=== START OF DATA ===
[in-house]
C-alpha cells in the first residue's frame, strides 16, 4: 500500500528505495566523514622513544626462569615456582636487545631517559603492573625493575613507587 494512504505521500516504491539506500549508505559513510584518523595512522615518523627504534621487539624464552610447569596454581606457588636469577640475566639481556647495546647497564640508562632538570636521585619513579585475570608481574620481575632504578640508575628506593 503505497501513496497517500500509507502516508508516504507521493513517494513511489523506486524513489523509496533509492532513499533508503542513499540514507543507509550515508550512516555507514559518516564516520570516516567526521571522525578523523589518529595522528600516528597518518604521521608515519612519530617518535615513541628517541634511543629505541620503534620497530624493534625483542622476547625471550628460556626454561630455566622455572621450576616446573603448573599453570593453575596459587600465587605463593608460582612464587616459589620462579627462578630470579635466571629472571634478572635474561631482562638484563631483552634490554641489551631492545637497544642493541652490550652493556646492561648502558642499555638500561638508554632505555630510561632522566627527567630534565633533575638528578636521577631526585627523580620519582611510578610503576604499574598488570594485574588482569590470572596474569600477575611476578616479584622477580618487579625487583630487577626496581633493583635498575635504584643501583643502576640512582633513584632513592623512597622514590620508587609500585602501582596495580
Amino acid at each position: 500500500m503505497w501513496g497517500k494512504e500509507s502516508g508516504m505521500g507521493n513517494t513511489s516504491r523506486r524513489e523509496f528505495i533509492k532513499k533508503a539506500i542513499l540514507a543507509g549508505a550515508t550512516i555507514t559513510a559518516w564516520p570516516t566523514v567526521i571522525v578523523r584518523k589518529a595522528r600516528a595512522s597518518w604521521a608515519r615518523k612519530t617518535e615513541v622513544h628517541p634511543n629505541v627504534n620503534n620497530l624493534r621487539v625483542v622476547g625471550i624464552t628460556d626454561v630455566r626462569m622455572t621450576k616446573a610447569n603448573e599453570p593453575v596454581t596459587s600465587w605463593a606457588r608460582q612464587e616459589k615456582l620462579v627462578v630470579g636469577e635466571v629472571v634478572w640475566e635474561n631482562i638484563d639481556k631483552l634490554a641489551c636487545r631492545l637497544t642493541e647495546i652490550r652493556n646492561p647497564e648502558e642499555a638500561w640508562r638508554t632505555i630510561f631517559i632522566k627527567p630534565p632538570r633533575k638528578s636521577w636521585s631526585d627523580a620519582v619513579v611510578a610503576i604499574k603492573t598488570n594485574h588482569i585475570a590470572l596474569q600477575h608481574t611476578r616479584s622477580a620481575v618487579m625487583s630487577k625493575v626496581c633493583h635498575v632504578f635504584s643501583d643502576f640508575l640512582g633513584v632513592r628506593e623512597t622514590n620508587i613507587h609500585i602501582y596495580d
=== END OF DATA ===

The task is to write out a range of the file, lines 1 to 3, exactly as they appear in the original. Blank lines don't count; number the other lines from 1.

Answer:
[in-house]
C-alpha cells in the first residue's frame, strides 16, 4: 500500500528505495566523514622513544626462569615456582636487545631517559603492573625493575613507587 494512504505521500516504491539506500549508505559513510584518523595512522615518523627504534621487539624464552610447569596454581606457588636469577640475566639481556647495546647497564640508562632538570636521585619513579585475570608481574620481575632504578640508575628506593 503505497501513496497517500500509507502516508508516504507521493513517494513511489523506486524513489523509496533509492532513499533508503542513499540514507543507509550515508550512516555507514559518516564516520570516516567526521571522525578523523589518529595522528600516528597518518604521521608515519612519530617518535615513541628517541634511543629505541620503534620497530624493534625483542622476547625471550628460556626454561630455566622455572621450576616446573603448573599453570593453575596459587600465587605463593608460582612464587616459589620462579627462578630470579635466571629472571634478572635474561631482562638484563631483552634490554641489551631492545637497544642493541652490550652493556646492561648502558642499555638500561638508554632505555630510561632522566627527567630534565633533575638528578636521577631526585627523580620519582611510578610503576604499574598488570594485574588482569590470572596474569600477575611476578616479584622477580618487579625487583630487577626496581633493583635498575635504584643501583643502576640512582633513584632513592623512597622514590620508587609500585602501582596495580
Amino acid at each position: 500500500m503505497w501513496g497517500k494512504e500509507s502516508g508516504m505521500g507521493n513517494t513511489s516504491r523506486r524513489e523509496f528505495i533509492k532513499k533508503a539506500i542513499l540514507a543507509g549508505a550515508t550512516i555507514t559513510a559518516w564516520p570516516t566523514v567526521i571522525v578523523r584518523k589518529a595522528r600516528a595512522s597518518w604521521a608515519r615518523k612519530t617518535e615513541v622513544h628517541p634511543n629505541v627504534n620503534n620497530l624493534r621487539v625483542v622476547g625471550i624464552t628460556d626454561v630455566r626462569m622455572t621450576k616446573a610447569n603448573e599453570p593453575v596454581t596459587s600465587w605463593a606457588r608460582q612464587e616459589k615456582l620462579v627462578v630470579g636469577e635466571v629472571v634478572w640475566e635474561n631482562i638484563d639481556k631483552l634490554a641489551c636487545r631492545l637497544t642493541e647495546i652490550r652493556n646492561p647497564e648502558e642499555a638500561w640508562r638508554t632505555i630510561f631517559i632522566k627527567p630534565p632538570r633533575k638528578s636521577w636521585s631526585d627523580a620519582v619513579v611510578a610503576i604499574k603492573t598488570n594485574h588482569i585475570a590470572l596474569q600477575h608481574t611476578r616479584s622477580a620481575v618487579m625487583s630487577k625493575v626496581c633493583h635498575v632504578f635504584s643501583d643502576f640508575l640512582g633513584v632513592r628506593e623512597t622514590n620508587i613507587h609500585i602501582y596495580d